Also on Tuesday, the G7 foreign ministers criticized the jailing of Navalny and the demonstrators demanding his release.
Lawyer and politician Lyubov Sobol told a news conference that Navalny’s Foundation for Fighting Corruption and his team’s regional offices will continue to operate even amid the “arrests of our followers and allies, open criminal probes (and) criminal probes that are yet to come.”
Sobol, herself under investigation on criminal charges of trespassing that she insists are bogus, said she is not afraid of being arrested and doesn’t plan to leave the country.
“It would be hard to say that I’m prepared for it, but silence, fear and indifference are more dangerous,” she told reporters.
Navalny, President Vladimir Putin’s fiercest critic, was arrested and jailed earlier this month after returning to Russia from Germany, where he had spent nearly five months recovering from a poisoning with a deadly nerve agent that he blames on the Kremlin. Russian authorities deny the accusations.
The politician faces a prison term, with authorities accusing him of violating the terms of a 2014 conviction for fraud, a prosecution that he says was politically motivated.
On Saturday, nearly 4,000 people were detained across Russia during nationwide protests that drew tens of thousands demanding Navalny’s release, according to OVD-Info, a human rights group that monitors political arrests.
Authorities launched 20 criminal investigations in different regions in the aftermath of the protests, mostly on the charges of violence against police, Russia’s Investigative Committee said.
Dozens of Navalny associates in various cities were detained before the protests, including Sobol, his spokeswoman Kira Yarmysh and longtime ally Georgy Alburov. Sobol was released within hours and ordered to pay a fine, while Yarmysh and Alburov were jailed for nine and 10 days each.
“Putin is trying to stop people from protesting and fighting for their rights through fear and criminal probes,” Sobol said. “We can only continue our work in these circumstances.”
The crackdown continued to bring international outrage. The top diplomats of the United States, Britain, Canada, France Germany, Italy and Japan, as well as the high representative of the European Union, condemned the “politically motivated arrest and detention” of Navalny and said they were “deeply concerned by the detention of thousands of peaceful protesters and journalists.”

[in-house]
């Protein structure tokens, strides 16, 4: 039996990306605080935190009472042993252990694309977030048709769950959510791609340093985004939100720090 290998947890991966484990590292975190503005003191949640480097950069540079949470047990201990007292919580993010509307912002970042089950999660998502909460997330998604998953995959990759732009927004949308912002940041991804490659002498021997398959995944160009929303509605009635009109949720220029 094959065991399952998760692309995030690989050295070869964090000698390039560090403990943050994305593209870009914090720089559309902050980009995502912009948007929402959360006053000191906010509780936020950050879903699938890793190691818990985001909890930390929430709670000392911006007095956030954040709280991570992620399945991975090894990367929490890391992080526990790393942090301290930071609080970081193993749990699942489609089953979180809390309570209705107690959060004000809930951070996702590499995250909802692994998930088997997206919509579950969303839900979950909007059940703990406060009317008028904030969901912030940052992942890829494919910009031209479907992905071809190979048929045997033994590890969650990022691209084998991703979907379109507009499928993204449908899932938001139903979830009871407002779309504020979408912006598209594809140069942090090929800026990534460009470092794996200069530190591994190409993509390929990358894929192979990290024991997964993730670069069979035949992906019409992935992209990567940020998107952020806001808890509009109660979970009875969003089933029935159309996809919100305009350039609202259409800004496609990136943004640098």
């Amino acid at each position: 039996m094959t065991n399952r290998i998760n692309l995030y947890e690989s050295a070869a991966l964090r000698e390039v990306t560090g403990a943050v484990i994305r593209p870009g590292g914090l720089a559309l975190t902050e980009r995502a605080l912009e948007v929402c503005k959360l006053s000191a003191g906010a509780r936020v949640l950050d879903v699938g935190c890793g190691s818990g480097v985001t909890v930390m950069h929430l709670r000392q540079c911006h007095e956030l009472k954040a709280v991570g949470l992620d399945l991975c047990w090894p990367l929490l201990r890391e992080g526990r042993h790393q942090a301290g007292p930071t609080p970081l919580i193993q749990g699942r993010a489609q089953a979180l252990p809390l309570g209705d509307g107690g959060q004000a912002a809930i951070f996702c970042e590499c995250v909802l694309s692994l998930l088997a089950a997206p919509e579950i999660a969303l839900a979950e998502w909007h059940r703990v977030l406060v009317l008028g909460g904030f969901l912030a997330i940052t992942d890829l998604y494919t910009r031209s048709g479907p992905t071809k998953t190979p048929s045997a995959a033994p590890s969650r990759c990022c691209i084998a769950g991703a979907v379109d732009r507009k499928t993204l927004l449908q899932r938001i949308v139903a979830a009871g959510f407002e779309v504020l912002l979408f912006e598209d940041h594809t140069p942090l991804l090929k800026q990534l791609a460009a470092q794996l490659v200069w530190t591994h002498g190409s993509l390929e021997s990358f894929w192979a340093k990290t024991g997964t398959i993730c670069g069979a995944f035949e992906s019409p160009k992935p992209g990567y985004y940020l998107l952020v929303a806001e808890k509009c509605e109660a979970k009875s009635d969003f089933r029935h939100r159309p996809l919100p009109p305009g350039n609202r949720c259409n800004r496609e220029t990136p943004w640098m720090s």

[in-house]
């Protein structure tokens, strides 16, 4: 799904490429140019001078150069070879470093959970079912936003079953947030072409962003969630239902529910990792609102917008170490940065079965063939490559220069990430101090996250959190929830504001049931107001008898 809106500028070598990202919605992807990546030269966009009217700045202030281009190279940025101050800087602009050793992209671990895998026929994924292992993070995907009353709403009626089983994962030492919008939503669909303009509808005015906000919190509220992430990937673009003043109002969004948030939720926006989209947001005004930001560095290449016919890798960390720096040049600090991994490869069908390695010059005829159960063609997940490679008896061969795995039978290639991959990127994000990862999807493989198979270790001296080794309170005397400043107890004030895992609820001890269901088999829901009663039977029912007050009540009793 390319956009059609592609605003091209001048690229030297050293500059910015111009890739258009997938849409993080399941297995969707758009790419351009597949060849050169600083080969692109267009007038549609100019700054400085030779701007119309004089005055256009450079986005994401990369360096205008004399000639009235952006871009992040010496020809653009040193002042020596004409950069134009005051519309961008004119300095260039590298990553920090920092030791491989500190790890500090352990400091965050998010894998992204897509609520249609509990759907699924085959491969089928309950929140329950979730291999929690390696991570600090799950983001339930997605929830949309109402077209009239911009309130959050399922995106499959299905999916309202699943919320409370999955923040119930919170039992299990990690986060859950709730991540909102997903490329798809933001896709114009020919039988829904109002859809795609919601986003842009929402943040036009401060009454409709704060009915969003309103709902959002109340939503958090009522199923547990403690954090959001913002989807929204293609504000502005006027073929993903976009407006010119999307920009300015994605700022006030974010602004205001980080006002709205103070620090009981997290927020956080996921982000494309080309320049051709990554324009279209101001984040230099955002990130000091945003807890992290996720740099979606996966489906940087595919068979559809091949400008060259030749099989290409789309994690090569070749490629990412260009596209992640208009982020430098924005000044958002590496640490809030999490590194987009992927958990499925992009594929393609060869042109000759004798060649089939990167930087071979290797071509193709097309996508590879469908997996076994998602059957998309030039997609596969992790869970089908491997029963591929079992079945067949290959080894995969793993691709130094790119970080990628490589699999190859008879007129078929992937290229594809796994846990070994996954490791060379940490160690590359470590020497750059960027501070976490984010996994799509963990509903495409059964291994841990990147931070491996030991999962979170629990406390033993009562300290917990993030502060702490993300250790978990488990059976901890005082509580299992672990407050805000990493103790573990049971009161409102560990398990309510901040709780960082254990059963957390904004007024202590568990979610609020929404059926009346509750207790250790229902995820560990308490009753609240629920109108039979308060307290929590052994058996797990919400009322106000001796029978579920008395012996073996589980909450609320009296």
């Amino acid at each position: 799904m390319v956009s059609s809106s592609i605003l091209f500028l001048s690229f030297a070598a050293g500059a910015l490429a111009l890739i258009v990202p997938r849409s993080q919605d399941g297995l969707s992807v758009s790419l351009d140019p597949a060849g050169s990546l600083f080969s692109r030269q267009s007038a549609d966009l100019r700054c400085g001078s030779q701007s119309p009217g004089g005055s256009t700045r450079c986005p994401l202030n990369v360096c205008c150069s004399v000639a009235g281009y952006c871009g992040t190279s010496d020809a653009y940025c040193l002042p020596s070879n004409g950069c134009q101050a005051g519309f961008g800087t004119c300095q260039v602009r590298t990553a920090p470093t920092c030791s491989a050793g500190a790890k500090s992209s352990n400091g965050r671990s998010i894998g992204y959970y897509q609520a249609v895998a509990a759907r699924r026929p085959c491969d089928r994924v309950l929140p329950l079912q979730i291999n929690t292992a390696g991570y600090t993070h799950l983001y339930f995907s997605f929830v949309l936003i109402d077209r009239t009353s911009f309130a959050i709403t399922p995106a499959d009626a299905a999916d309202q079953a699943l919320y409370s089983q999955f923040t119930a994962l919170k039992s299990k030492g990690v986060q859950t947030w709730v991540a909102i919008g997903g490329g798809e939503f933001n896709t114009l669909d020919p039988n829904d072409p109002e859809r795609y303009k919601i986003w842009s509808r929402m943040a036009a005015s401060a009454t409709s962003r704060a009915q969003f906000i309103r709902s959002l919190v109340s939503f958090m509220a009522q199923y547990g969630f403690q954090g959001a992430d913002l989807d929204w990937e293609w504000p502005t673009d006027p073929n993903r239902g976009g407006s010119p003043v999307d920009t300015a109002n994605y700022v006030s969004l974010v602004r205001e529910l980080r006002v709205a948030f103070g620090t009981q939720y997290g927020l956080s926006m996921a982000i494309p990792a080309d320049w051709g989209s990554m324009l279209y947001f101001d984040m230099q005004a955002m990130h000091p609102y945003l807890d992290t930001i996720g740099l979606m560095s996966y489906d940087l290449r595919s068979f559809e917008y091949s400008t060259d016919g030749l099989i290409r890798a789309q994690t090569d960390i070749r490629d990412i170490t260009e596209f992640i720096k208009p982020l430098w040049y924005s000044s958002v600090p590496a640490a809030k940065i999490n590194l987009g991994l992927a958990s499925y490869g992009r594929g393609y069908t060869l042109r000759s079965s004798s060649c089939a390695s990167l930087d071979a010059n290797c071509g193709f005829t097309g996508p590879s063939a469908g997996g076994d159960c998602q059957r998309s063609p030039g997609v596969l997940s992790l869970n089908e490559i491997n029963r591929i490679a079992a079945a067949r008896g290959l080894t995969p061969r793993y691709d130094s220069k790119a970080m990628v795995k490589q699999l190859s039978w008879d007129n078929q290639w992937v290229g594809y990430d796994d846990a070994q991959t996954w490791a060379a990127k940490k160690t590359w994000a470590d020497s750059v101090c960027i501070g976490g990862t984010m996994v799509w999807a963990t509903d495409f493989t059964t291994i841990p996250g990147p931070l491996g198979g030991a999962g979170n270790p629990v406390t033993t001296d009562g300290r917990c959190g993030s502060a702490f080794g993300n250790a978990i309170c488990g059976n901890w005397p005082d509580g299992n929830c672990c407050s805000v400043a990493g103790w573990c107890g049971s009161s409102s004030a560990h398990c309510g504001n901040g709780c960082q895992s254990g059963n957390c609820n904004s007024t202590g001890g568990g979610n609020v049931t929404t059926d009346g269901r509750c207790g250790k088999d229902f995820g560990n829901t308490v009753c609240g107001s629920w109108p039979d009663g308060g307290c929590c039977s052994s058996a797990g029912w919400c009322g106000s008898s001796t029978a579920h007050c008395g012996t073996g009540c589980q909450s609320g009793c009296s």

The Kremlin had earlier dismissed Western criticism as interfering with Russia’s internal affairs.
Navalny’s team has called for more demonstrations on Jan. 31 and Feb. 2, when a court is scheduled to consider motions to convert his suspended sentence into a real prison term.
Even if he is sent to prison, his supporters won’t be deterred, Sobol said, citing the political goals of stopping the Kremlin’s party, United Russia, in the upcoming parliamentary balloting.
“There are lots of plans and tasks for the nearest future, (as well as) midterm and longterm (ones), and everyone understands what needs to be done both tomorrow, and a month from now, and half a year from now,” Sobol said. “One of the main goals is to … destroy the monopoly of United Russia in the parliamentary election that will take place this September.”
Navalny has launched a campaign known as “Smart Voting” that is designed to promote candidates who are most likely to defeat those from the dominant ruling party.
In 2019, the project helped candidates backed by Navalny win 20 of 45 seats on the Moscow city council, and regional elections last year saw United Russia lose its majority in legislatures in three cities.
Analysts believe Navalny is capable of influencing the parliamentary vote, a key for the Kremlin as it will determine who controls the State Duma in 2024. That’s when Putin’s current term expires and he is expected to seek reelection, thanks to constitutional reforms last year.
On Thursday, a court is scheduled to hear an appeal on the ruling to jail Navalny. When asked about a possible outcome, Sobol said that “we do live in an unpredictable country; what will happen next and tomorrow is literally unknown.”
She cited an example of police officers unexpectedly showing up at her home 10 minutes before the news conference.
Almost proving her point, an official interrupted the event minutes later, trying to serve a subpoena to a Navalny ally who wasn’t there.
“I (didn’t do it) on purpose, they come on their own,” Sobol said with a chuckle.